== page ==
Sitting in the dreary, clinical conference room where she worked, Nikki showed me a pretty wary cold-shoulder when we first met. The room was dominated by large tables clustered together. We sat a few seats apart, not quite across from each other, and not quite next to each other. She passionately talked about judicial loopholes, explained Public Law 280 and blood quantum to me. When she began telling me her personal story her voice became monotone and disconnected, her eyes hollow.
We talked for an hour and a half, at which point she allowed me to take a picture of her without showing her face.
I was grateful for everything I had learned, but walking to my car that first morning I was aware that something was missing from our exchange. I felt like I was skidding along the surface instead of digging in, that I hadn't connected. I knew she had wanted to say more, that there was more for me to understand, but I also knew it wasn’t my place to ask.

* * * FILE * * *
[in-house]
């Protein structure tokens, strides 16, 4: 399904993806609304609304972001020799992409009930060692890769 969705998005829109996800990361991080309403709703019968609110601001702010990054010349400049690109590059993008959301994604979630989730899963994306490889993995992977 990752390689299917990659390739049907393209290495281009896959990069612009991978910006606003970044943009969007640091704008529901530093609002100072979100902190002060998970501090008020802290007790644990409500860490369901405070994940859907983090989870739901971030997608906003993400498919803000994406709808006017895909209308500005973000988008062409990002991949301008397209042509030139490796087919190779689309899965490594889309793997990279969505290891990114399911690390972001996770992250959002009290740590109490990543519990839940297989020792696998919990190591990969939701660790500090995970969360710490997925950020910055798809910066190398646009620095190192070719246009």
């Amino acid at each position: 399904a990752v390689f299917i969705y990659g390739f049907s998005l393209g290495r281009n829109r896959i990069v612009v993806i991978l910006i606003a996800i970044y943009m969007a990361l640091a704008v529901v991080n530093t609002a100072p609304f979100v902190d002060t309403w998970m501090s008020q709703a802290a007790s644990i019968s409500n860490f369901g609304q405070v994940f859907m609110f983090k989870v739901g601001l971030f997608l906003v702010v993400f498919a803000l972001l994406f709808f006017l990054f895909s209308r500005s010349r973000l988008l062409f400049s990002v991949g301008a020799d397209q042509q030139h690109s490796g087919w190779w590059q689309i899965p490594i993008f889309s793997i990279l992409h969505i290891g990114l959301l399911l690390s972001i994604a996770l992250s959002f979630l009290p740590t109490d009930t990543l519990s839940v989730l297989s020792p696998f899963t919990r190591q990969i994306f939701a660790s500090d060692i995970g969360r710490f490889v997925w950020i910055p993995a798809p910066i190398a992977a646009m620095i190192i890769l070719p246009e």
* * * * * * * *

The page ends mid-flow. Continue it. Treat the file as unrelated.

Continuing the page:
That evening, as I sat in my motel room trying to process my thoughts, Nikki called me to arrange another interview, at her house.
We sat first outside on her porch, and then inside in her living room. We talked about her life, her fears and her nightmares. We talked about perpetrators, cultures and dominant society. I saw her laugh and I saw her cry. She allowed me to take pictures of her.
Nikki has been abused multiple times by different perpetrators, not an uncommon reality among Native Americans. She deals with PTSD from her abuse and has battled weight problems stemming from her emotional and psychological battles. She is slow to trust and I will never forgot the suspicion, heavy in her eyes that first day. Now I see the Nikki that is full of life and laughter. She is determined and strong willed, always trying to improve and overcome and help those who have survived similar experiences through outreach and mentoring. Even in her dark hours, when triggers send her reeling inwards, I know her battle cry is strong.